The feast
The feast Yad L'Achim

Twenty Jewish boys and girls who were rescued with their mothers from Arab villages arrived at the Western Wall plaza this week to participate in a special Bar/Bat Mitzvah Journey organized for them by the Yad L'Achim organization.

The youngsters, who were all raised as Muslims, had been assigned Yad L'Achim mentors to help them in their return to the Jewish people. The Bar/Bat Mitzvah Journey is a 12-month project specially designed to prepare them for this momentous time in their lives.

It includes specially designed learning materials created for youngsters with their unique backgrounds and relates to their transition from Islam to Judaism. It culminates with a visit to the Western Wall (the Kotel).

Before the youngsters approached the Kotel they convened at The Chain of Generations Center located nearby, where they received a detailed explanation of Jewish continuity and how they are an inseparable part of it.

"Though we had learned about the subject, the experiential display at the center gave us a feeling of belonging," said one girl. "It convinced us that we have to do everything to be part of this noble chain."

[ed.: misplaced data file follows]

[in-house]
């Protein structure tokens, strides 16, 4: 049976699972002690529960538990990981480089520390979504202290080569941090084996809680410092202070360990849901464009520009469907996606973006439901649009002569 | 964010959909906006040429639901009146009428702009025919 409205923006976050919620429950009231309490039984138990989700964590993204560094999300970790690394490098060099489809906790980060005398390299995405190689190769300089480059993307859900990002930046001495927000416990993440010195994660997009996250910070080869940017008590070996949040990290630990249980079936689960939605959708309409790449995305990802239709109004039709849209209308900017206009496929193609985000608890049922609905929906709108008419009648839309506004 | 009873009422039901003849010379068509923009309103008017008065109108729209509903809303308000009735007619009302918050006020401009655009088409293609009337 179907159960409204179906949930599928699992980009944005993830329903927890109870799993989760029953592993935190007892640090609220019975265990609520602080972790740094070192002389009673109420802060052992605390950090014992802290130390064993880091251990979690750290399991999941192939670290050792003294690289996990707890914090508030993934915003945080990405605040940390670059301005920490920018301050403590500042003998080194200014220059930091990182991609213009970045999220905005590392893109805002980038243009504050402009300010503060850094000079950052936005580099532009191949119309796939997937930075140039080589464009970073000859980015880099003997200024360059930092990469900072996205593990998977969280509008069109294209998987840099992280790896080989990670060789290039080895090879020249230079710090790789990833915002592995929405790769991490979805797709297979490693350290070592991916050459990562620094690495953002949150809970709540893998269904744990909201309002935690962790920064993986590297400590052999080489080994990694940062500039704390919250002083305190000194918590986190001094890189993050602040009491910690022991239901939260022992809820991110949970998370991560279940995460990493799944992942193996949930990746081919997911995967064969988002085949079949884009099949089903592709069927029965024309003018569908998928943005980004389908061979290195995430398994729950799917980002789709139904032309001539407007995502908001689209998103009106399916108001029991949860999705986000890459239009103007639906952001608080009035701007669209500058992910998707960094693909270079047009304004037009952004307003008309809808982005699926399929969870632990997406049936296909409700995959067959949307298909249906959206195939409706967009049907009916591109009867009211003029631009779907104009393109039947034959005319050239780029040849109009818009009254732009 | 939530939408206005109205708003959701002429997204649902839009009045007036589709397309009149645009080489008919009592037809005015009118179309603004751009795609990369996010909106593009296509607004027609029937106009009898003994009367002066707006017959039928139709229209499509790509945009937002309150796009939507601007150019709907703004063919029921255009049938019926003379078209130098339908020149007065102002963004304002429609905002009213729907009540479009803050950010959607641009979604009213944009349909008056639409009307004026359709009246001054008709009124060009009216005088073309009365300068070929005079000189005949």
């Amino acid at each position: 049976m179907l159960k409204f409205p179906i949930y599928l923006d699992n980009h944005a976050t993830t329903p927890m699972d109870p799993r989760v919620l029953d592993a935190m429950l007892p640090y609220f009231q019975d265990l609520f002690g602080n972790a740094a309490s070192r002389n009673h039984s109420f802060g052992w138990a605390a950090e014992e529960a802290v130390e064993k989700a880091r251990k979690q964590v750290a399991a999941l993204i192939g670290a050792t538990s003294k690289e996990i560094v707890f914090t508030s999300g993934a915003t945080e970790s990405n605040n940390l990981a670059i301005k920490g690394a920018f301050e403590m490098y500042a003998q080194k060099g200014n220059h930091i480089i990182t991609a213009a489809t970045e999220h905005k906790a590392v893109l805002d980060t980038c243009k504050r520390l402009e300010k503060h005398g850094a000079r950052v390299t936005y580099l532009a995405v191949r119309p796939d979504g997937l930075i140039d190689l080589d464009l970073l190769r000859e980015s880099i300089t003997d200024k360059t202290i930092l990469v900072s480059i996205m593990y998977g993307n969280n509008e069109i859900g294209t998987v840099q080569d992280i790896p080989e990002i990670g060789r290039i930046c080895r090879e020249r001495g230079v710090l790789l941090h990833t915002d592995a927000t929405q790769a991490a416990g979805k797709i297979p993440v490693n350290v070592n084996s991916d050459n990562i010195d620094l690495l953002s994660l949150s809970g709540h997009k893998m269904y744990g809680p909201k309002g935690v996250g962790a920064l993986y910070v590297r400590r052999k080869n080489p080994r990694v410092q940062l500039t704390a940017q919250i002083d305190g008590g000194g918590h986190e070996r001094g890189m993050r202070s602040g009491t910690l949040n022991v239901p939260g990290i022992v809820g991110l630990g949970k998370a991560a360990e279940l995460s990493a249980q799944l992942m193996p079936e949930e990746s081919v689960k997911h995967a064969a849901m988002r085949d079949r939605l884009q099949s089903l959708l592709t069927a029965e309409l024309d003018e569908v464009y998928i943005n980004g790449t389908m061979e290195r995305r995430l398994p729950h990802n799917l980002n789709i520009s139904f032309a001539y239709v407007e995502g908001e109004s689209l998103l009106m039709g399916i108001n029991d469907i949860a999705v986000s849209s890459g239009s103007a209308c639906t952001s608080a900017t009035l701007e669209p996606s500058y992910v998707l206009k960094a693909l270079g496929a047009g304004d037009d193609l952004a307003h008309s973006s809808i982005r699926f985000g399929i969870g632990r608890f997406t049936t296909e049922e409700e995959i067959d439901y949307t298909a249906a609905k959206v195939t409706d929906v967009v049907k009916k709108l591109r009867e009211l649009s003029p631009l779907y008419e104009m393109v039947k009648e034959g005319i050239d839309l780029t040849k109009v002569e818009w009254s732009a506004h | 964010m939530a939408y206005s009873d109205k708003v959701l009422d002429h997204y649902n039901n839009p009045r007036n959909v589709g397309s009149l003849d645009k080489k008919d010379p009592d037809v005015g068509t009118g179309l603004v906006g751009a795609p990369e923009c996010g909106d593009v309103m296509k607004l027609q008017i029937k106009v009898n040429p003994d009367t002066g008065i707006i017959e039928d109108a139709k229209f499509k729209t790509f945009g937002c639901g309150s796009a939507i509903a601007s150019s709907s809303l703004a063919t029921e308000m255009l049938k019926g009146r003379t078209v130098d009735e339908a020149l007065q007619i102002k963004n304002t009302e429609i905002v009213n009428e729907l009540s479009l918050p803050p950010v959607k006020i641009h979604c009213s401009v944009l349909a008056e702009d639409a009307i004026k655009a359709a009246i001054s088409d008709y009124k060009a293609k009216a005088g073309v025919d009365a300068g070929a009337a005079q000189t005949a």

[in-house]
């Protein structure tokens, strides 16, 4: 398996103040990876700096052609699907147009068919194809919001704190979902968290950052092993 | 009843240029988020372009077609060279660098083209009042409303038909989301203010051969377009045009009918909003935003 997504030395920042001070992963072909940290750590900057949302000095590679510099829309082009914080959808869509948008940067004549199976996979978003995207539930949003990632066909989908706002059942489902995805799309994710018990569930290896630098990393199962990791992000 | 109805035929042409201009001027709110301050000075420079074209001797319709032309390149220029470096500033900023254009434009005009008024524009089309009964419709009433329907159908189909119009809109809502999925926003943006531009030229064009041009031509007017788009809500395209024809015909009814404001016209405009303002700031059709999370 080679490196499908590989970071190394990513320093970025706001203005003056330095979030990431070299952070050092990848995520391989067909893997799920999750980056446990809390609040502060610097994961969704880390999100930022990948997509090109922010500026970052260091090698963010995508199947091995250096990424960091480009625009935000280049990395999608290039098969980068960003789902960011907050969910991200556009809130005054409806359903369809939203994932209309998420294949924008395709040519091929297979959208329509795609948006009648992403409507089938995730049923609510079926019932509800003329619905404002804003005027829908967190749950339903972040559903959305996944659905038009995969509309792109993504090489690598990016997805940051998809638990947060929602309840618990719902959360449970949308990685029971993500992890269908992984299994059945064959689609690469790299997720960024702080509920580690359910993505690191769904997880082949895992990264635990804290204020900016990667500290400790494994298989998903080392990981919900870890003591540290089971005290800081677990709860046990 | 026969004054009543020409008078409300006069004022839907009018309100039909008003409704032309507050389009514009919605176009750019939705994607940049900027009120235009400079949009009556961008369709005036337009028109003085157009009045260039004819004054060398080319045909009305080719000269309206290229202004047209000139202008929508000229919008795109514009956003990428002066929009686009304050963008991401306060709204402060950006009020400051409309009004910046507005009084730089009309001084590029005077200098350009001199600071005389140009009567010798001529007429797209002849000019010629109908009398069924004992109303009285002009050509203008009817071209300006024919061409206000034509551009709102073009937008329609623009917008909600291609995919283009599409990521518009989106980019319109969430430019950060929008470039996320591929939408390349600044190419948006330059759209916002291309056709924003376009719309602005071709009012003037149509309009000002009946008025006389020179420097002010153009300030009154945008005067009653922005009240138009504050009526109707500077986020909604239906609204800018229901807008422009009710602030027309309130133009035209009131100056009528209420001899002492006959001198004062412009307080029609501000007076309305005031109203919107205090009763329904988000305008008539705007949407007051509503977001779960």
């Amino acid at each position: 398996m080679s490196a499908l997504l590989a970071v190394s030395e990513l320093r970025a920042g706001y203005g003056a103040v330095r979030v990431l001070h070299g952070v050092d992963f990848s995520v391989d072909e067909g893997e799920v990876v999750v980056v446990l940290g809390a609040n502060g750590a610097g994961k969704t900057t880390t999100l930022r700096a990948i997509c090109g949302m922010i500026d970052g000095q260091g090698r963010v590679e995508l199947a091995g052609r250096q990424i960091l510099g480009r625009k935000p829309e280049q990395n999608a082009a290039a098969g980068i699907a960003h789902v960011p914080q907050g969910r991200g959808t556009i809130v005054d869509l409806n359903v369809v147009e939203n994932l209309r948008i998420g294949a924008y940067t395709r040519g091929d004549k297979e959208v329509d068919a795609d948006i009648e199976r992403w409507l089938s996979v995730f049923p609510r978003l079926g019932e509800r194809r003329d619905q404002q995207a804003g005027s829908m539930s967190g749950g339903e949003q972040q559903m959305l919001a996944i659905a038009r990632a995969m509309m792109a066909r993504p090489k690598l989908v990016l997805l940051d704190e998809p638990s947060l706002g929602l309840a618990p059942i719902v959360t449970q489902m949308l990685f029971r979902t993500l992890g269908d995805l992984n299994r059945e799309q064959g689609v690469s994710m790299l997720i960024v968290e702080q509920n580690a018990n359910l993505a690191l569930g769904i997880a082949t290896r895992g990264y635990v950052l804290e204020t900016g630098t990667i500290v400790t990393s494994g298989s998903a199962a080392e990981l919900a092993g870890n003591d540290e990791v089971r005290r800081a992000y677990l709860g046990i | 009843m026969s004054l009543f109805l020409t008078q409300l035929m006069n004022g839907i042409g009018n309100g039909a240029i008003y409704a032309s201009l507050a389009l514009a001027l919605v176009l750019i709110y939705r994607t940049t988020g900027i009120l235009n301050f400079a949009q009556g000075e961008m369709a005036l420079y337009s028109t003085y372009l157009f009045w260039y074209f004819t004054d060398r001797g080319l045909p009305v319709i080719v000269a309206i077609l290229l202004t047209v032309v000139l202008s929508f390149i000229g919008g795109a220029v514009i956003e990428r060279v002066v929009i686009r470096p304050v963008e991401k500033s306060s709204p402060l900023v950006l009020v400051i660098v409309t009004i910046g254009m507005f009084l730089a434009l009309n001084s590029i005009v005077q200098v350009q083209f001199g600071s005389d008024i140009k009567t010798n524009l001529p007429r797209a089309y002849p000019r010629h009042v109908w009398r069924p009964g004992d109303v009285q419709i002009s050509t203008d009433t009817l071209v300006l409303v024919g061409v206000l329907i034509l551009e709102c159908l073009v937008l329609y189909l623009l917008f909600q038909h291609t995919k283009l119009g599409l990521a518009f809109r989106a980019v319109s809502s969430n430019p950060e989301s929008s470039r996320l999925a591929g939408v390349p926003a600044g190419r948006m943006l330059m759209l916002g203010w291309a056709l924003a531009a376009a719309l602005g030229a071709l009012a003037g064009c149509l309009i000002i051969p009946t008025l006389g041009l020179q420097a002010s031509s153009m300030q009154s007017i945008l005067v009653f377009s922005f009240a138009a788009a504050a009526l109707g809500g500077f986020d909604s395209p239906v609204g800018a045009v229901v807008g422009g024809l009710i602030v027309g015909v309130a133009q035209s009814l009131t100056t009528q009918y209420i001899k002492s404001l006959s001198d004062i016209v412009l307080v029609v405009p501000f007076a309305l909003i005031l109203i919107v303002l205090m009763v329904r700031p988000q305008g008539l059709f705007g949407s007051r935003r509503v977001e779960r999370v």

Afterwards, a group of the girls prepared candlesticks for Holocaust survivors. The boys, meanwhile, participated in an experiential workshop that described the process of writing tefillin and watched a special film on the topic.

The groups then proceeded to the remnant of the Beit Hamikdash, the Holy Temple, to pray. Two of the boys, who had celebrated their Bar Mitzvah a few weeks earlier, were called to the Torah. The others, boys and girls, in separate groupings, offered prayers of thanks to G-d for delivering them from captivity and asked for help in the future.

The event concluded with a festive seudat mitzvah feast held in a nearby hall, during which several Rabbis delivered words of inspiration and encouragement.

Yad L'Achim stressed that the Bar/Bat Mitzvah Journey will become an integral part of the activities of the organization's counter-assimilation department.

One official said that "for a number of the boys, and one of the girls, this was the first time they'd been to the Kotel. The fact that they were born and raised as Muslim children prevented them from ever reaching the Kotel. There is no doubt that this project will help connect to their source Jewish children who were rescued from Arab villages."